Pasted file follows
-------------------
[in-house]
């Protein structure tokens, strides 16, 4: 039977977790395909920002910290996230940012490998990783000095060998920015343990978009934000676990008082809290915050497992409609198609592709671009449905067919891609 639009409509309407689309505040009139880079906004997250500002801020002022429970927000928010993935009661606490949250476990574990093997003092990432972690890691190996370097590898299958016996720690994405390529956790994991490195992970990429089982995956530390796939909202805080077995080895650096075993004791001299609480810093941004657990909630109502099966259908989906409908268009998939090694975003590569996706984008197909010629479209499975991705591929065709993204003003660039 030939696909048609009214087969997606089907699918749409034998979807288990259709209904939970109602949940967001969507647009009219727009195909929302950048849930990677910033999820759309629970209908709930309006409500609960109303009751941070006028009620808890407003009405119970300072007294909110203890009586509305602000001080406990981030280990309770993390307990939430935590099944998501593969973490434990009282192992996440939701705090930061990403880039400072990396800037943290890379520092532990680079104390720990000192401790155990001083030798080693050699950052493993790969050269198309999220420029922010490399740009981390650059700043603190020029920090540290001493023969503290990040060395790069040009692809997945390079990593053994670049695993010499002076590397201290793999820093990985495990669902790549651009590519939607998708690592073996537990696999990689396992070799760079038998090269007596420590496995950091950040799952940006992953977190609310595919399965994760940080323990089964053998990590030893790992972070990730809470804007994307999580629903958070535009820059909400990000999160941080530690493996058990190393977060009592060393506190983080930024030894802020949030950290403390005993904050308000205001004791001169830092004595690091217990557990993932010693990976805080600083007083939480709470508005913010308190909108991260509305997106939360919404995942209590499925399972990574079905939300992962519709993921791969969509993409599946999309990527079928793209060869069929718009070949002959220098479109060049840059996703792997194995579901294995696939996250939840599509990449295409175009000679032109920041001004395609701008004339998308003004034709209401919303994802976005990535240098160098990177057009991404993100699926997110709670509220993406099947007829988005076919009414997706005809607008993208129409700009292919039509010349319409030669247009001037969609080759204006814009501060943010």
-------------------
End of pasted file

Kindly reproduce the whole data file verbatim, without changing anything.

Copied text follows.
[in-house]
């Protein structure tokens, strides 16, 4: 039977977790395909920002910290996230940012490998990783000095060998920015343990978009934000676990008082809290915050497992409609198609592709671009449905067919891609 639009409509309407689309505040009139880079906004997250500002801020002022429970927000928010993935009661606490949250476990574990093997003092990432972690890691190996370097590898299958016996720690994405390529956790994991490195992970990429089982995956530390796939909202805080077995080895650096075993004791001299609480810093941004657990909630109502099966259908989906409908268009998939090694975003590569996706984008197909010629479209499975991705591929065709993204003003660039 030939696909048609009214087969997606089907699918749409034998979807288990259709209904939970109602949940967001969507647009009219727009195909929302950048849930990677910033999820759309629970209908709930309006409500609960109303009751941070006028009620808890407003009405119970300072007294909110203890009586509305602000001080406990981030280990309770993390307990939430935590099944998501593969973490434990009282192992996440939701705090930061990403880039400072990396800037943290890379520092532990680079104390720990000192401790155990001083030798080693050699950052493993790969050269198309999220420029922010490399740009981390650059700043603190020029920090540290001493023969503290990040060395790069040009692809997945390079990593053994670049695993010499002076590397201290793999820093990985495990669902790549651009590519939607998708690592073996537990696999990689396992070799760079038998090269007596420590496995950091950040799952940006992953977190609310595919399965994760940080323990089964053998990590030893790992972070990730809470804007994307999580629903958070535009820059909400990000999160941080530690493996058990190393977060009592060393506190983080930024030894802020949030950290403390005993904050308000205001004791001169830092004595690091217990557990993932010693990976805080600083007083939480709470508005913010308190909108991260509305997106939360919404995942209590499925399972990574079905939300992962519709993921791969969509993409599946999309990527079928793209060869069929718009070949002959220098479109060049840059996703792997194995579901294995696939996250939840599509990449295409175009000679032109920041001004395609701008004339998308003004034709209401919303994802976005990535240098160098990177057009991404993100699926997110709670509220993406099947007829988005076919009414997706005809607008993208129409700009292919039509010349319409030669247009001037969609080759204006814009501060943010």